This was my second time at an Indus Creed gig. I was equally stoked as the last time I had seen them as a kid. When I went into the grand and beautiful courtyard after my ritualistic cigarette at five past 8 in the oddly chilly Calcutta evening, Indus Creed were already on stage and ready to rock the place. They sparked the fire on the stage with Dissolve from their latest album. This was followed by The Money, which is a jumpy track in itself and to top that, Uday Benegal was displaying some brilliant stage performance with his signature Monkey Dance. From this point onwards it was evident that the crowd was having a ball despite Jai Row Kavi’s absence with Andrew filling in for him. Indus Creed struck all the right chords and the crowd literally swayed with the music.
Indus Creed moved into some classic stuff from the ol times with Trapped from their self-titled third album. Unlike the other songs they played from the album Evolve, this song sounded way different from the album version. The bass was extremely prominent and the outro was pretty much a free-jam kind of thing which was brilliant.
As the gig proceeded, it was more obvious that the bands output mix was not quite up to the mark. But Indus Creed sounded incredible as they picked up with Fireflies which Uday dedicated to “all the lovely ladies in the crowd” of which there was quite a significant number. Fireflies was a huge hit and the crowd went on to prove this by singing along to the lyrics.
Next up was Cry, the intro of which was starkly different from what was on the CD, primarily because of Zubins tremolo-ish flute tune. This is what music is all about – constantly evolving and changing with time. It felt great being in the front row of an Indus Creed gig all over again. As these thoughts lingered in my mind, IC hit it suddenly with Bulletproof and Mahesh nailed the solo precisely and elegantly. This was followed by Take it harder, during which I noticed that the bass drum skin was that of a white breasted eagle. It looked awesome and fit beautifully into the bands genre.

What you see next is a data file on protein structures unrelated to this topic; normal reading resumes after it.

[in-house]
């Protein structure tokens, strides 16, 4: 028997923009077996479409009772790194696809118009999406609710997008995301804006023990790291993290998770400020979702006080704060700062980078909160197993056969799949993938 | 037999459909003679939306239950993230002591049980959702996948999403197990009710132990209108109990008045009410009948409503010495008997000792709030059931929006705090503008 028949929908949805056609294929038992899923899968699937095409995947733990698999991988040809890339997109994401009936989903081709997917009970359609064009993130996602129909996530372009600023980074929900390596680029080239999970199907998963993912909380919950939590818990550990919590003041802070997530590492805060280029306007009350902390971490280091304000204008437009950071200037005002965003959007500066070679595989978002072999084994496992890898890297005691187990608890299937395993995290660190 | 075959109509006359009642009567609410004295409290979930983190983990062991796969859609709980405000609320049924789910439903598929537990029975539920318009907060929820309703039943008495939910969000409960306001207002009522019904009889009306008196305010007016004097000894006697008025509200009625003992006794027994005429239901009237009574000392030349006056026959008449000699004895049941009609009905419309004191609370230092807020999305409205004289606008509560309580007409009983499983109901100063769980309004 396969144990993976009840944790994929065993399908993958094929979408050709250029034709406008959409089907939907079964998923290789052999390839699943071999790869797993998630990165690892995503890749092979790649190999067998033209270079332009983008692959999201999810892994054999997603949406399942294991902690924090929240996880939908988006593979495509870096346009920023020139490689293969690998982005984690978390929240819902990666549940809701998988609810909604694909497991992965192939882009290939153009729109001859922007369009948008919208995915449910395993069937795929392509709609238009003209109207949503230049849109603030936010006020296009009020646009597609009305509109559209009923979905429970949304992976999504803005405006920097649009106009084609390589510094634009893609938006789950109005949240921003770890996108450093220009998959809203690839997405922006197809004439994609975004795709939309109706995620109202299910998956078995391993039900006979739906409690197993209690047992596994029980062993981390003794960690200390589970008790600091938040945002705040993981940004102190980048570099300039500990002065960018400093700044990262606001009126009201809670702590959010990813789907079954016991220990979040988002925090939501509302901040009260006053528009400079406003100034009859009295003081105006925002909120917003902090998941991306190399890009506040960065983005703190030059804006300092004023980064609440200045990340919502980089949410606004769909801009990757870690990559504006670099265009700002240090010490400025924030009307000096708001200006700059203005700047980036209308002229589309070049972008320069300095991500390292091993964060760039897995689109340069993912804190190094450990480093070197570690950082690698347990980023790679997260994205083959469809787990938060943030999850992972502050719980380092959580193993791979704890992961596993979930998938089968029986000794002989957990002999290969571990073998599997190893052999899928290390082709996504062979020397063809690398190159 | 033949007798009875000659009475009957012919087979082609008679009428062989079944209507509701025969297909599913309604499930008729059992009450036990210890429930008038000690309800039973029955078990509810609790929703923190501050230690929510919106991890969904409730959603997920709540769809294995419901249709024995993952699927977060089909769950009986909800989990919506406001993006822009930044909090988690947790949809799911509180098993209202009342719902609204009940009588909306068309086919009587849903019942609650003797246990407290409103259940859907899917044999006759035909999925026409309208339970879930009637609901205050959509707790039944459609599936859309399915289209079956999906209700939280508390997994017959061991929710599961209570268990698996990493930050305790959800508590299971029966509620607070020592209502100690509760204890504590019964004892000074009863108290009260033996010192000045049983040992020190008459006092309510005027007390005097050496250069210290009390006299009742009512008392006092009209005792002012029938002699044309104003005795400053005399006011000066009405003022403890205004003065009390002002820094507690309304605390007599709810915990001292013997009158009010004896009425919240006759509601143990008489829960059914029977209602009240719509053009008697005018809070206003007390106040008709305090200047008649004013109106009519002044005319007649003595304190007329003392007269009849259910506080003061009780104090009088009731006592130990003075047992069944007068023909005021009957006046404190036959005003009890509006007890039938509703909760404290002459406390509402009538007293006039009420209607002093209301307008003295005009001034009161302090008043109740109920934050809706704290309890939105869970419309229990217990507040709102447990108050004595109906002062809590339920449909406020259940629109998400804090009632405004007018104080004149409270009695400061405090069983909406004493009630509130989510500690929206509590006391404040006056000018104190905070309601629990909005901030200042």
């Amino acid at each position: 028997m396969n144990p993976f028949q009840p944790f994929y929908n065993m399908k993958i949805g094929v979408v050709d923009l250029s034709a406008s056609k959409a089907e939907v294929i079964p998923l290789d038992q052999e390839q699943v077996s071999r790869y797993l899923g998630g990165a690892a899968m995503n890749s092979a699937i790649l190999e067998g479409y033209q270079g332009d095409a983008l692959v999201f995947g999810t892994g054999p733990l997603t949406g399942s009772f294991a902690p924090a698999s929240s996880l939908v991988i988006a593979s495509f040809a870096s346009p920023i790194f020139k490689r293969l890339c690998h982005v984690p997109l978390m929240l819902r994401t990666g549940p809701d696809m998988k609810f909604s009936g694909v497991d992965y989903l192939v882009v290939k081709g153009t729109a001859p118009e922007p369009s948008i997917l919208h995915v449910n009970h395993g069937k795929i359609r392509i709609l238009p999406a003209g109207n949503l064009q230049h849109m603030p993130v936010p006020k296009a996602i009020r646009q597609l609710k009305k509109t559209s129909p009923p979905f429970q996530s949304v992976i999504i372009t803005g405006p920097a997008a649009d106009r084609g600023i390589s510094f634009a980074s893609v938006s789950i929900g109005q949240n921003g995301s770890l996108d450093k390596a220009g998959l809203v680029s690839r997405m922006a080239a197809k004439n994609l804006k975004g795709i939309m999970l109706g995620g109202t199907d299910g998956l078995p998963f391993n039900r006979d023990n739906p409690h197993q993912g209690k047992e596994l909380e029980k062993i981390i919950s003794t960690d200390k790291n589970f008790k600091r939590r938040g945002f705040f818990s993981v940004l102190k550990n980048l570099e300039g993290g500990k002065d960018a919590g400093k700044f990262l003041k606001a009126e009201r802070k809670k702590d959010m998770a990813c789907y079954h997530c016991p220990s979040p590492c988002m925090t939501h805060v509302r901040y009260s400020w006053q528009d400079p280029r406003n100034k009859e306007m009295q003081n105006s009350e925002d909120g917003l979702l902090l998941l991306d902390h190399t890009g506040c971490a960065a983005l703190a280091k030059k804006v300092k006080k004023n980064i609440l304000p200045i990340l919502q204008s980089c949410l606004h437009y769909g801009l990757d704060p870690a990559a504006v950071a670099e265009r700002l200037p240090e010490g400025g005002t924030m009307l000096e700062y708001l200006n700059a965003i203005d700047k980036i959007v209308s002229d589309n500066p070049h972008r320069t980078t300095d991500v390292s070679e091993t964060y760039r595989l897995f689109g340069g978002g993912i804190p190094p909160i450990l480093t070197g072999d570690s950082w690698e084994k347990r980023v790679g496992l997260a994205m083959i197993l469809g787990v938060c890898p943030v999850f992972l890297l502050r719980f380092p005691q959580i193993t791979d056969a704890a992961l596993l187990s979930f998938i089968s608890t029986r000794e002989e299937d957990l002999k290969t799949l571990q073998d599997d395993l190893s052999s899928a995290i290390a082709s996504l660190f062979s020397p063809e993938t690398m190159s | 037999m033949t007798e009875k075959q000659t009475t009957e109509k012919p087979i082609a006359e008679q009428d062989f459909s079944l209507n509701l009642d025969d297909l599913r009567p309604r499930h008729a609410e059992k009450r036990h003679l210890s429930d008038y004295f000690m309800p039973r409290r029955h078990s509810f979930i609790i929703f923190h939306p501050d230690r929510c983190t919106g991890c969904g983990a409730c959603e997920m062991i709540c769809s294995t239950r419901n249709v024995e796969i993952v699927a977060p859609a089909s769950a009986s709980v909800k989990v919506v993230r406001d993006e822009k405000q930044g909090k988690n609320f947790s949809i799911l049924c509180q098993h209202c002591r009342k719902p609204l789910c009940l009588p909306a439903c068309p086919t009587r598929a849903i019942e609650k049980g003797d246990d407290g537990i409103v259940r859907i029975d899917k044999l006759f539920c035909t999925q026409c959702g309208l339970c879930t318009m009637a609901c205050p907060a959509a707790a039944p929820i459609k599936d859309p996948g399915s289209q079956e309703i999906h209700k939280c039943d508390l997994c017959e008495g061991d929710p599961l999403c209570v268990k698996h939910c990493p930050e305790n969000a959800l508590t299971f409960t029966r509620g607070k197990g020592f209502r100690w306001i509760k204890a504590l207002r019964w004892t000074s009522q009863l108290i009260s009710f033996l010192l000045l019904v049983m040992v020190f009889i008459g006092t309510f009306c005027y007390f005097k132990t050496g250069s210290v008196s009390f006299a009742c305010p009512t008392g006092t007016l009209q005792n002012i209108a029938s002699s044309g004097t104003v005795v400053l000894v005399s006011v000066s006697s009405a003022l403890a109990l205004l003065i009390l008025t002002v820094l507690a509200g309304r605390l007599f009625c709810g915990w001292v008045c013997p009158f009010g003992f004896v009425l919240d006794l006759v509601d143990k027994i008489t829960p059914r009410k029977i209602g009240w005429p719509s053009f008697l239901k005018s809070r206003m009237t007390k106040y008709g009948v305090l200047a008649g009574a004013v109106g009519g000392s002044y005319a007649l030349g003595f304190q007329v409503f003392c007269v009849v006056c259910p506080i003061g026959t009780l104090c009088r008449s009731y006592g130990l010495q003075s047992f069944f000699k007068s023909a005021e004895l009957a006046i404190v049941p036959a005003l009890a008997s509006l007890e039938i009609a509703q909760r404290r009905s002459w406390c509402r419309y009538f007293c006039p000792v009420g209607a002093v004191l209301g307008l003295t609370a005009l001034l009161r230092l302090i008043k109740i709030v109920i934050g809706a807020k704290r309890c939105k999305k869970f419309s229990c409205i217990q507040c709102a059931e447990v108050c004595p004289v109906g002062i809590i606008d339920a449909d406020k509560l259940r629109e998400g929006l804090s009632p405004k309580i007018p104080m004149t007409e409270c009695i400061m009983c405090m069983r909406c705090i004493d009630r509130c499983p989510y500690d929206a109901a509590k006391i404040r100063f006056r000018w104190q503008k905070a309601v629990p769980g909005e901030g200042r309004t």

Pretty Child added to everyones delight and in the sheer excitement, the crowd started singing and jumping around. Between all this, the band started with a grungy and groovy riff that I immediately knew was from No Disgrace, my personal favorite from their latest album. Mahesh topped off this ecstatic moment with some carefully placed pinch harmonics to the riff. As Yoda would have put it, Beautiful, It Was. Enjoy, I Did.
The band then moved its pace into an all classic Indus Creed set with Uday heeding to the crowds request for Pretty Child. Next was the customary band introduction which ended with a beautiful outro to Pretty Child. This was followed by Rock n Roll Renegade from the bands previous album as Rock Machine. There was a sound glitch in the middle of all this with the guitars output disappearing and reappearing mysteriously, but Mahesh and the rest of the band covered it effortlessly.
Indus Creed was planning to end the set with their classic Top of The Rock, but the crowd didnt budge even after the band went off stage. After a little while, with some more pleading and cajoling from the crowd, Uday came on stage and said How could we possibly let such a beautiful crowd down? and started off with Fireflies once again! The response from the crowd after this one was magnificent!
As the band went offstage, fans reached them for autographs and pictures. The most awe-inspiring thing was that after being the epitome of the rock movement in India for nearly three decades, these musicians are unbelievably humble and modest. It was really nice to see them interacting freely with their fans. As all good things come to an end, so did this gig. Quoting Uday, Indus Creed truly Lost their virginity to NUJS, Kolkata.